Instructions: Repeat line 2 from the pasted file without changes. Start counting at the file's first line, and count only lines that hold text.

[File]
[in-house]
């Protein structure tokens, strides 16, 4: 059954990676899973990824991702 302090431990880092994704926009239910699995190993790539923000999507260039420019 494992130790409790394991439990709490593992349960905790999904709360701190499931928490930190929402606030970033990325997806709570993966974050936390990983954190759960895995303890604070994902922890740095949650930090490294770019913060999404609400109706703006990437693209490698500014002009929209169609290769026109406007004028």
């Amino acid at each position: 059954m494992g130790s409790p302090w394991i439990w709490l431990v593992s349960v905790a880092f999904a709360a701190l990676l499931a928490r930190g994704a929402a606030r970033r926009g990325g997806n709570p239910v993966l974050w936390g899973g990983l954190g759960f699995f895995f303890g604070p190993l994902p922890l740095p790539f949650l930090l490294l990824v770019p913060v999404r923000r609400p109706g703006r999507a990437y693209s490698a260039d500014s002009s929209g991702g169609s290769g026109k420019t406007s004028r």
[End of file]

């Protein structure tokens, strides 16, 4: 059954990676899973990824991702 302090431990880092994704926009239910699995190993790539923000999507260039420019 494992130790409790394991439990709490593992349960905790999904709360701190499931928490930190929402606030970033990325997806709570993966974050936390990983954190759960895995303890604070994902922890740095949650930090490294770019913060999404609400109706703006990437693209490698500014002009929209169609290769026109406007004028």